• Public Architecture Award - New Zealand Archiecture Awards 2016
  • George Malcom Award - New Zealand Institute of Landscape Architects 2017

See also

References

  1. ^ "Heritage Trail- Wellington's 1930s Buildings" (PDF). Wellington City Council. 2004. Archived from the original (PDF) on 1 October 2006. Retrieved 21 July 2006.
  2. ^ "The National War Memorial Carillon | Ministry for Culture and Heritage". www.mch.govt.nz. Retrieved 20 January 2017.
  3. ^ "The National War Memorial Carillon | Ministry for Culture and Heritage". mch.govt.nz. Retrieved 29 May 2019.
  4. ^ "Bells of remembrance | NZHistory, New Zealand history online". nzhistory.govt.nz. Retrieved 29 May 2019.
  5. ^ a b "Story: Building a Stone: Page 5. National building and memorials". Te Ara: The Encyclopedia of New Zealand.
  6. ^ "The National War Memorial Carillon | Ministry for Culture and Heritage". mch.govt.nz. Retrieved 1 April 2019.
  7. ^ "Carillon music | Ministry for Culture and Heritage". mch.govt.nz. Retrieved 29 May 2019.
  8. ^ "The Carillonists | Ministry for Culture and Heritage". mch.govt.nz. Retrieved 1 April 2019.
  9. ^ "Hall of Memories | NZHistory, New Zealand history online". nzhistory.govt.nz. Retrieved 20 January 2017.
  10. ^ a b "Hall of Memories | Ministry for Culture and Heritage". www.mch.govt.nz. Retrieved 20 January 2017.
  11. ^ Schrijvers, Peter (15 March 2012). The Margraten Boys: How a European Village Kept America's Liberators Alive. Palgrave Macmillan. pp. 99–100. ISBN 9780230346635.
  12. ^ "Hall of Memories | NZHistory, New Zealand history online". nzhistory.govt.nz. Retrieved 29 May 2019.
  13. ^ "National War Memorial". Wellington City Heritage. Wellington City Council. 2 February 2020. Retrieved 31 December 2020.
  14. ^ "Return of the Unknown New Zealand Warrior" (Press release). Royal New Zealand Returned and Services' Association. 2004. Archived from the original on 27 August 2006. Retrieved 21 July 2006.
  15. ^ "Known unto God". Royal New Zealand Returned and Services' Association. 2004. Archived from the original on 4 October 2006. Retrieved 21 July 2006.
  16. ^ a b c d e "Unknown Warrior returns home" (Press release). New Zealand Defence Force. 2004. Retrieved 21 July 2006.
  17. ^ "Defence Contingent Salute Fallen Soldiers at Menin Gate" (Press release). New Zealand Defence Force. 2004. Retrieved 21 July 2006.
  18. ^ Helen Clark (2004). "Parliament to pay respects to Unknown Warrior" (Press release). New Zealand Government. Archived from the original on 27 September 2007. Retrieved 21 July 2006.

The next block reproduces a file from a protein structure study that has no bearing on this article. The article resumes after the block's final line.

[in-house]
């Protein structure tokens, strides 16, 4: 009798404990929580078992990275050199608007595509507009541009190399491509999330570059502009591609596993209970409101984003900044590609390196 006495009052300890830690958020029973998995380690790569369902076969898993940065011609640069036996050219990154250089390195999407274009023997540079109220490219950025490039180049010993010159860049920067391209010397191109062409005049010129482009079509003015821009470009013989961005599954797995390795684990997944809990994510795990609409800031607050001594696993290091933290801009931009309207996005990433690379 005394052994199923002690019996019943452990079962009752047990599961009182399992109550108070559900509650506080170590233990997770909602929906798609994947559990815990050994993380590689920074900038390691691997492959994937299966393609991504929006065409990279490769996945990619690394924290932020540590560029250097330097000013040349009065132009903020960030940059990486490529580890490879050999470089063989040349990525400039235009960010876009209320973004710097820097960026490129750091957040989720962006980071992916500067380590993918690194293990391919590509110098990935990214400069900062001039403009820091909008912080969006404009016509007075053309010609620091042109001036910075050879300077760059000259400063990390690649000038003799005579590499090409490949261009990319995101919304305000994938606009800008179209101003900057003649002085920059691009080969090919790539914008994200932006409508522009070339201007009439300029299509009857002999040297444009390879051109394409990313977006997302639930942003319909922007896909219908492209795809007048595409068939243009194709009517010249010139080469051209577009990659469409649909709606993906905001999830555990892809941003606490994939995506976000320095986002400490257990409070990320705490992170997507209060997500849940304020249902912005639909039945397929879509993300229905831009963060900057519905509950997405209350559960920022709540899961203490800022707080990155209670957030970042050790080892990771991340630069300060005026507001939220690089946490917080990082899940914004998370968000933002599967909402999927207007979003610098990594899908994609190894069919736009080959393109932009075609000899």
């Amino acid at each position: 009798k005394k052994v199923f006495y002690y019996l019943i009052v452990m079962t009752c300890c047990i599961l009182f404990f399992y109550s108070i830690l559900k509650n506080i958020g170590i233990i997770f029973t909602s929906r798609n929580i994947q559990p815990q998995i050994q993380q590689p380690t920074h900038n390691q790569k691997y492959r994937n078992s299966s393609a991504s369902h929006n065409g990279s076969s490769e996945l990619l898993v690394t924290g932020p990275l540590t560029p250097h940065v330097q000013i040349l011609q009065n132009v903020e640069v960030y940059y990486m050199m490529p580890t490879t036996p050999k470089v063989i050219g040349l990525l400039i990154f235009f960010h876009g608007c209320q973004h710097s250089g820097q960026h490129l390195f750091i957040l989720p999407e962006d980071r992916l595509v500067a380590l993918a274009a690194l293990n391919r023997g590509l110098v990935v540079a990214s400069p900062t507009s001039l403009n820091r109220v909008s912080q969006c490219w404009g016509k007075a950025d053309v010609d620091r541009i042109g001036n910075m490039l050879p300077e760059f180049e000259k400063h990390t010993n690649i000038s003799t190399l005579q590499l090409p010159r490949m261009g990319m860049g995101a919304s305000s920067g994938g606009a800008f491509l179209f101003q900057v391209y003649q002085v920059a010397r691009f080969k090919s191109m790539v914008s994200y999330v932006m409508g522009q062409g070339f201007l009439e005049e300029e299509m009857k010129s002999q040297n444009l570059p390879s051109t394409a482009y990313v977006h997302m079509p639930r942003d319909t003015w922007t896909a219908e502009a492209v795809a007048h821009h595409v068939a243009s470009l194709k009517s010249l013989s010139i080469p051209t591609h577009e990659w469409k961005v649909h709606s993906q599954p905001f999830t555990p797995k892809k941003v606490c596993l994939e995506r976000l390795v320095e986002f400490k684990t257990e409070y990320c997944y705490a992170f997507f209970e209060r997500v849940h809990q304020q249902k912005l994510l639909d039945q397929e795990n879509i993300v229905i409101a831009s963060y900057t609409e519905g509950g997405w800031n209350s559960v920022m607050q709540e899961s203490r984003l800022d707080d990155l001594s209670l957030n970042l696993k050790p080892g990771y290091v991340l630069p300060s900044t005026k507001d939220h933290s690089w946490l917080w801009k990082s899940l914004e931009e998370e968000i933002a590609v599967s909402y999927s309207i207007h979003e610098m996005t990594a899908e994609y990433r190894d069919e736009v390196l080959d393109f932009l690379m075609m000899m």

19. ^ "Ministry for Culture and Heritage Annual Report 2005 - setting the scene". Ministry for Culture and Heritage. 2005. Retrieved 21 July 2006.
  20. ^ Tomb of the Unknown Warrior, Ministry for Culture and Heritage, published 27 February 2013. Retrieved 2013-03.
  21. ^ a b SD (August 2012). National War Memorial (Including Carillon, Hall of Memories, Tomb of the Unknown Warrior, pool, steps and forecourt) (PDF) (Report). Massey University. Retrieved 31 December 2020.
  22. ^ "History of the Memorial". Ministry for Culture and Heritage. Archived from the original on 4 October 2006. Retrieved 21 July 2006.
  23. ^ New Zealand Official Year Book. Statistics New Zealand. 1990.
  24. ^ "Hall of Memories | Ministry for Culture and Heritage". www.mch.govt.nz. Retrieved 19 January 2017.
  25. ^ "Coming home". New Zealand Listener. 13 November 2004. Retrieved 21 July 2006.
  26. ^ "National War Memorial Closed due to Seismic Concerns | Ministry for Culture and Heritage". www.mch.govt.nz. Retrieved 9 July 2020.
  27. ^ "Pukeahu Park". Ministry for Culture and Heritage.
  28. ^ "Budget 2004 National Memorial Park to honour war dead" (Press release). New Zealand Government. 2004. Archived from the original on 29 September 2007. Retrieved 21 July 2006.
  29. ^ "Memorial Park". NZ Transport Agency.
  30. ^ "Arras Tunnel". Pukeahu National War Memorial Park. Ministry for Culture and Heritage. Retrieved 31 December 2020.
  31. ^ "Australian Memorial | Ministry for Culture and Heritage". mch.govt.nz. Retrieved 4 December 2020.
  32. ^ "German Tapestry". Pukeahu National War Memorial Park. Ministry for Culture and Heritage. Retrieved 31 December 2020.
  33. ^ "Turkish Memorial". Pukeahu National War Memorial Park. Ministry for Culture and Heritage. Retrieved 31 December 2020.
  34. ^ a b "UK Memorial". Pukeahu National War Memorial Park. Ministry for Culture and Heritage. Retrieved 31 December 2020.
  35. ^ "US Memorial". Pukeahu National War Memorial Park. Ministry for Culture and Heritage. Retrieved 31 December 2020.
  36. ^ "Pukeahu National War Memorial Park: 1918 Influenza Pandemic Memorial Plaque" (Press release). Government of New Zealand. Ministry for Culture and Heritage. 6 November 2019. Retrieved 31 December 2020.